What were you doing with Fuze Ecoteer?
Conservation project, where I collected pugmark data, animal pictures and GPS coordinates to build a picture of what wildlife was where in the forest. Then I ‘d report the sightings and coordinates to an NGO, which would in turn lobby the government to stop them mining and logging in these areas. I also ran educational jungle trekking for volunteers. Community work included working with Fuze Ecoteer’s Community Centre in the local Orang Asli village. Here I worked with the Batek children teaching English and extra- curricular activities”
What skills did you gain and how did volunteering help your career?
“I gained crucial experience in data collection, entry and handling, using GPS coordinates and google maps and setting up camera traps. I also built up skills in reporting to NGOs. As well as building up skills, I spent time gaining experience out in the forest. I learnt group management skills when taking volunteers jungle trekking, as well as how to convey conservation information and knowledge to volunteers”
What are you doing now?
“I’m a Project Manager at the Elephant Valley Project in Cambodia. It offers leading ecotourism projects maintaining the health and rehabilitation of captive elephants. Most worked in the logging industry or trekking tourists around, we put them back into semi wild environments where they re-learn their natural behaviours. We also work with an indigenous group – the Bunong community. We secured funding to go towards a land entitlement program so tribes become owners of the land and also receive health care and education. We also sponsor forest rangers and provide a salary, food and uniform so they can go to the forest and deter and catch poachers”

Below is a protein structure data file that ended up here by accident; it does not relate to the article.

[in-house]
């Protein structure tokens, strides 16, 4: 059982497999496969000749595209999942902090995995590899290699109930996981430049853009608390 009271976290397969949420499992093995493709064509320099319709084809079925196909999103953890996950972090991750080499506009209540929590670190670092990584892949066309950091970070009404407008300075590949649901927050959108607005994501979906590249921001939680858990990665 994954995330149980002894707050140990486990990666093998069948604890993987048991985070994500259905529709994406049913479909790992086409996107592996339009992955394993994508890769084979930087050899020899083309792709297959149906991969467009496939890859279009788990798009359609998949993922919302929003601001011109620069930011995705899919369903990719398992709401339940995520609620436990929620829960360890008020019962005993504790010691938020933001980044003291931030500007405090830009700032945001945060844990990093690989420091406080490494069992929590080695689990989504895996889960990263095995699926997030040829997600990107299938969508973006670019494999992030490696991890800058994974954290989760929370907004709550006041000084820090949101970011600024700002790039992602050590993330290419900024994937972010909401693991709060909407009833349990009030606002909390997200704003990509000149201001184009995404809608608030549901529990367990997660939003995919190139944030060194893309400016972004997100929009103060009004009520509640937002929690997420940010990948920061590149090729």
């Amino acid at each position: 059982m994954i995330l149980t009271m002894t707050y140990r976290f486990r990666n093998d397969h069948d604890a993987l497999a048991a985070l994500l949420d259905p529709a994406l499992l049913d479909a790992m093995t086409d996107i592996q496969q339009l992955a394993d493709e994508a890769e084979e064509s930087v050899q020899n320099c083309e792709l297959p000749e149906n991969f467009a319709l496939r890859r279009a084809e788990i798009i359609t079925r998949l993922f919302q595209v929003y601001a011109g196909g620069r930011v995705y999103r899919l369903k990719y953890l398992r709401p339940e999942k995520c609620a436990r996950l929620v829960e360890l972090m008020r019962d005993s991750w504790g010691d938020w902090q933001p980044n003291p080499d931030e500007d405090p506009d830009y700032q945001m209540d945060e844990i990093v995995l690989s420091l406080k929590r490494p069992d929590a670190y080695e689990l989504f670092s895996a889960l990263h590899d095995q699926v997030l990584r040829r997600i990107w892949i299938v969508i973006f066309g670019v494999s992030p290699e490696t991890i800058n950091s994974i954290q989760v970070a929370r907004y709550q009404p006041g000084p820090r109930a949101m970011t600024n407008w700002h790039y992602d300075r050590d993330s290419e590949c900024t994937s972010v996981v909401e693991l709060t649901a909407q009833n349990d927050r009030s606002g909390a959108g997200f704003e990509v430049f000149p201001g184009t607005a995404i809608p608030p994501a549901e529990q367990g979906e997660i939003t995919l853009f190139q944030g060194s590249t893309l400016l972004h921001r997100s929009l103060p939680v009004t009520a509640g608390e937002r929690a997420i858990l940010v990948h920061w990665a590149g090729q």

What skills are needed for your job?
“Leadership skills, being comfortable out in the wilderness and remote environment and the ability to keep a cool head and be approachable”
What is your advice to others starting their career?
“Try and gain varied voluntary experience in different areas of conservation, to know which area you want to get into and try and volunteer as much as you can. You don’t always need to go to university to get a conservation career – I didn’t. It depends what kind of role you’re after, but don’t try and skip the field experience. Volunteering can be expensive, but it is free to volunteer with the RSPB – I volunteered with the RSPB gathering data”
Don’t leave now. There’s more!
There are many questions still to answer – and we’re just getting started. That’s why we will be creating a Conservation Careers Guide. Whether you’re a university student, in work and looking for a career change or are studying A levels, this guide is for anyone who wants to explore conservation as a career. The guide will contain chapters on the different sectors you can work in, the kind of roles that are out there and the skills needed to fill them. We’ll help you think about what kind of job your personality is best suited to, and you’ll hear from conservationists who’ve made it and can tell you what their job is like, how they got there and the best and most challenging parts of what they do. Each week we’ll be creating a blog that touches on each chapter. To receive this in an email update, click here to subscribe. You can then download the full guide once published. It’s all free! If you know anyone else looking for a conservation career, then share the guide with them, too!
We’re curious to know what you think. What challenges do you face in deciding on a conservation career path? What would you like to see in the career guide? Please let us know by emailing firstname.lastname@example.org.
Finally, if you’re after a conservation or community volunteering/internship opportunity, check out Malaysian Wildlife’s conservation projects, as well as opportunities with Fuze Ecoteer.
What are you waiting for? Go chase down your dream!